"The legal profession having been thus properly stripped of all its odious distinctions and peculiar emoluments, the public can no longer justly demand of that class of citizens any gratuitous services which would not be demandable of every other class. To the attorney, his profession is his means of livelihood. His legal knowledge is his capital stock. His professional services are no more at the mercy of the public, as to remuneration, than are the goods of the merchant, or the crops of the farmer, or the wares of the mechanic. The law which requires gratuitous services from a particular class, in effect imposes a tax to that extent upon such class — clearly in violation of the fundamental law, which provides for a uniform and equal rate of assessment and taxation upon all the citizens." Webb v. Baird, 6 Ind. 13, 17 (1854).
The Webb opinion proceeds to note that if a prisoner is brought into court not decently clad, and too poor to provide for himself, the court would have the power and duty to order suitable clothes for him. Similarly, a coroner is authorized to employ a physician to perform a post-mortem examination, although there was no Indiana statute authorizing such employment. The county, however, was held obligated to pay for the services of the attorney, the clothing furnished by a merchant, and the examination performed by the physician. The court noted that an attorney is under no obligation, honorary or otherwise, to volunteer his services; it devolves as much on any other citizen of equal wealth to employ counsel in the defense as on the attorney to render services gratuitously. Thus, the court concluded that the county, which bears the expense of the prisoner's support, imprisonment, and trial, should also be chargeable with his defense.
In 55 N.Y.U.L. Rev. at 756, it is found that 35 American jurisdictions had addressed the question of whether free indigent defense services is an enforceable duty upon the private bar. In a bare majority, eighteen jurisdictions, the law imposed an unqualified enforceable duty. Many of the cases cited, attributed to the eighteen majority jurisdictions, predate the turn of the century. One state, Alaska, has since overruled its former "majority" case, Jackson v. State, 413 P.2d 488 (Alaska 1966), and now holds that a private attorney cannot be compelled to represent indigent criminal defendants without just compensation. De Lisio v. Alaska Superior Court, 740 P.2d 437 (Alaska 1987). The pendulum has swung, and the "bare majority" now holds that free indigent defense services is not an enforceable duty of the private bar.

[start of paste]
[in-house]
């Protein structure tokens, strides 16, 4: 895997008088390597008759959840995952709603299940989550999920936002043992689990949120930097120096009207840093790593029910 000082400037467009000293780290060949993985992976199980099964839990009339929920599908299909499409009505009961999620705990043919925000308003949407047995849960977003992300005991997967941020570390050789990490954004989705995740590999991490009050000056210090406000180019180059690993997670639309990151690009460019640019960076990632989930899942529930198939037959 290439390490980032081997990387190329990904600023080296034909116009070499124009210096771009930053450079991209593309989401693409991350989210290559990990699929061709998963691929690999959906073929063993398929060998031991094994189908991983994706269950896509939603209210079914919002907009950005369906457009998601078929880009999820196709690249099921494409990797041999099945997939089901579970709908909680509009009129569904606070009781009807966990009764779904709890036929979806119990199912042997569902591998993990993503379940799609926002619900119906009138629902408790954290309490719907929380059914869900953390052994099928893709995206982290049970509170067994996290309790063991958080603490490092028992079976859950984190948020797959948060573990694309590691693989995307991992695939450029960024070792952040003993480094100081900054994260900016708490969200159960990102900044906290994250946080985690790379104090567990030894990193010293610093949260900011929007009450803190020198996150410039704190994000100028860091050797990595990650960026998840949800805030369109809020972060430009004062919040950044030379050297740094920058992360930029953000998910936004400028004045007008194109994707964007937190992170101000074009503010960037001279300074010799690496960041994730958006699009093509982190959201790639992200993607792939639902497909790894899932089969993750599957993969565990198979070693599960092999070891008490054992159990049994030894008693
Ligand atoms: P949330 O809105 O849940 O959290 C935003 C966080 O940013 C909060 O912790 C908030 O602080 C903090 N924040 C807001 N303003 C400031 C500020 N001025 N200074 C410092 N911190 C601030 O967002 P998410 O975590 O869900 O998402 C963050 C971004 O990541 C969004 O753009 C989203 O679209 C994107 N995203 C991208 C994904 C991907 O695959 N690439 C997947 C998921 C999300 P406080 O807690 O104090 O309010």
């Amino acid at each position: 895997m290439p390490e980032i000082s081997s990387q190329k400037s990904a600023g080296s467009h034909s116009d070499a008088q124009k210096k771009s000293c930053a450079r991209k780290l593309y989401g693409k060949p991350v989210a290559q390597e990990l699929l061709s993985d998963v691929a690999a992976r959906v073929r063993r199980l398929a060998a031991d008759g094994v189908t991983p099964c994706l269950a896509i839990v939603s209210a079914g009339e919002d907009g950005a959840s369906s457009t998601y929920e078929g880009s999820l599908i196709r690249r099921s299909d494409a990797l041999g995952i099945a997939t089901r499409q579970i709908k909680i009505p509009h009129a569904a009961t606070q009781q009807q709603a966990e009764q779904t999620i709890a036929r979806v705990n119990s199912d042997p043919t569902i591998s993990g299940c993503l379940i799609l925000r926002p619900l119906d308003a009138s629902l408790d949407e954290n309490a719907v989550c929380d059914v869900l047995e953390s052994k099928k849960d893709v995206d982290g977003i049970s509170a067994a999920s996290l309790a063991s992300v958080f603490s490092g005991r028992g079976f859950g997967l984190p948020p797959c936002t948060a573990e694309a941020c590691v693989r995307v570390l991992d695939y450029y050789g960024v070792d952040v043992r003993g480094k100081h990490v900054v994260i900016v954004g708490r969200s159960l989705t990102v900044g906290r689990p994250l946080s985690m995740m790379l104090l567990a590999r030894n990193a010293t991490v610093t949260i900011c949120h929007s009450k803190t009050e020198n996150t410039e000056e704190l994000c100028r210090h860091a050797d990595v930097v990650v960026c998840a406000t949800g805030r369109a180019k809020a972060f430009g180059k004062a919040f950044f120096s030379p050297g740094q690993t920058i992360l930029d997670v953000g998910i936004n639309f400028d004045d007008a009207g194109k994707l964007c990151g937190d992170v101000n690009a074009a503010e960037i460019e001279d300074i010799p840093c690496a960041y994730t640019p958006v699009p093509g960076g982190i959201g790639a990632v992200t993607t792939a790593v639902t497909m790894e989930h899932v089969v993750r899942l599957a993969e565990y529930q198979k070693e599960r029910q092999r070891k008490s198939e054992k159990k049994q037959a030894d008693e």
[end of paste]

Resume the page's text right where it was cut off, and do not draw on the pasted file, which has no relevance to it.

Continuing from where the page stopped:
The duty of attorneys who are members of panels for indigents' defense services is fixed by K.S.A. 22-4501(b) and K.S.A. 22-4503(d). Attorneys generally have an ethical obligation to provide pro bono services for indigents. Such services may only be provided by attorneys. The individual attorney has a right to make a living. Indigent defendants, on the other hand, have the right to the effective assistance of counsel. The obligation to provide counsel for indigent defendants is that of the State, not of the individual attorney. The adjustment of these rights and obligations presents the primary difficulty of the present statutory system. The burden must be shared equally by those similarly situated. In the final analysis, it is a matter of reasonableness.
We will further consider the duty and obligation of attorneys later in this opinion, during our discussion of the constitutional issues raised.
V. DOES THE STATE HAVE A DUTY TO COMPENSATE COUNSEL FOR INDIGENT DEFENDANTS?
What is the extent of the government's duty to compensate attorneys who represent indigent criminal defendants? The State argues that the attorneys have a duty to provide such representation and that the government has no obligation to pay for such representation. In support of its claim that the State has no duty to pay compensation, the State relies on Clark v. Ivy, 240 Kan. at 202. Clark determined only that if attorneys are to be paid, the appointment must be made in conformity with state statutes and regulations. It did not determine generally the obligation of the State to pay compensation. The State also relies upon the decision in Case v. Board of County Commissioners, 4 Kan. [*]511, [*]513-14 (1868), where this court held that while the law made provision for the appointment of counsel by the district court, it made no provision for the payment of counsel, and there was no obligation on the part of the county to pay the attorney who had been appointed to represent an indigent defendant. The decision in Case was based upon the absence of any statute authorizing compensation. Case was decided before Gideon imposed upon the State the duty to provide counsel for indigent defendants and before the enactment of K.S.A. 22-4501 et seq. The authority to pay compensation lacking in 1868 exists today, and the entire legal and economic picture has changed.
Case was decided almost 120 years ago. There, the burden placed on one attorney to defend one larceny case without compensation may well have been reasonable under the existing circumstances. Fewer areas then required counsel; there were fewer cases; the Supreme Court had not recognized the appointment of counsel as a constitutional right in a variety of situations; the criminal law was less complex; and counsel's overhead was no doubt minimal compared to the present day attorney's fixed expenses which now include professional liability insurance, unheard of in the nineteenth century and even as late as the 1950's. Whether the attorney in Case had any other appointed cases for indigent defendants is not shown. Here, attorneys in the less populous counties are required to take several indigent appointments each month. Some, such as Cole's appointed representation of Buckridge, take an inordinate amount of time; meanwhile, counsel's fixed expenses and overhead continue. We do not find Case persuasive today, and we specifically overrule it. We hold that the State has an obligation to compensate attorneys appointed to represent indigent defendants accused of crime. As the New York court said in Menin v. Menin, 79 Misc.2d 285, 288, 359 N.Y.S.2d 721 (1974):